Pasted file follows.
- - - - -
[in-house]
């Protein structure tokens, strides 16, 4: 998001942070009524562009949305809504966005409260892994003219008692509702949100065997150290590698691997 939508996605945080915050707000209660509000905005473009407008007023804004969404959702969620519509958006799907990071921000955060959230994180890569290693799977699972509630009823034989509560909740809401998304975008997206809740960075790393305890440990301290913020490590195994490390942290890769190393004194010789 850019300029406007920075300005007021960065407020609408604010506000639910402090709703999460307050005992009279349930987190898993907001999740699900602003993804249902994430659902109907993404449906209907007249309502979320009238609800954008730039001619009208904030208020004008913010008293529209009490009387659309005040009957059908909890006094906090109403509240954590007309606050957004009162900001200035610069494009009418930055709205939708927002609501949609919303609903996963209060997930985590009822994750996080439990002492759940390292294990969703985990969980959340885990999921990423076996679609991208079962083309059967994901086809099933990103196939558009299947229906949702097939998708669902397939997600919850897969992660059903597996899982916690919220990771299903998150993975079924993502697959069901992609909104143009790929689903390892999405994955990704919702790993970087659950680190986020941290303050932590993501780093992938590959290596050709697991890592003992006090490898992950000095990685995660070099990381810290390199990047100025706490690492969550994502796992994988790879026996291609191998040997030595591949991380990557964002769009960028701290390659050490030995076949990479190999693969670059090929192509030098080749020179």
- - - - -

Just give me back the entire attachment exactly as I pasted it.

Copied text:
[in-house]
């Protein structure tokens, strides 16, 4: 998001942070009524562009949305809504966005409260892994003219008692509702949100065997150290590698691997 939508996605945080915050707000209660509000905005473009407008007023804004969404959702969620519509958006799907990071921000955060959230994180890569290693799977699972509630009823034989509560909740809401998304975008997206809740960075790393305890440990301290913020490590195994490390942290890769190393004194010789 850019300029406007920075300005007021960065407020609408604010506000639910402090709703999460307050005992009279349930987190898993907001999740699900602003993804249902994430659902109907993404449906209907007249309502979320009238609800954008730039001619009208904030208020004008913010008293529209009490009387659309005040009957059908909890006094906090109403509240954590007309606050957004009162900001200035610069494009009418930055709205939708927002609501949609919303609903996963209060997930985590009822994750996080439990002492759940390292294990969703985990969980959340885990999921990423076996679609991208079962083309059967994901086809099933990103196939558009299947229906949702097939998708669902397939997600919850897969992660059903597996899982916690919220990771299903998150993975079924993502697959069901992609909104143009790929689903390892999405994955990704919702790993970087659950680190986020941290303050932590993501780093992938590959290596050709697991890592003992006090490898992950000095990685995660070099990381810290390199990047100025706490690492969550994502796992994988790879026996291609191998040997030595591949991380990557964002769009960028701290390659050490030995076949990479190999693969670059090929192509030098080749020179």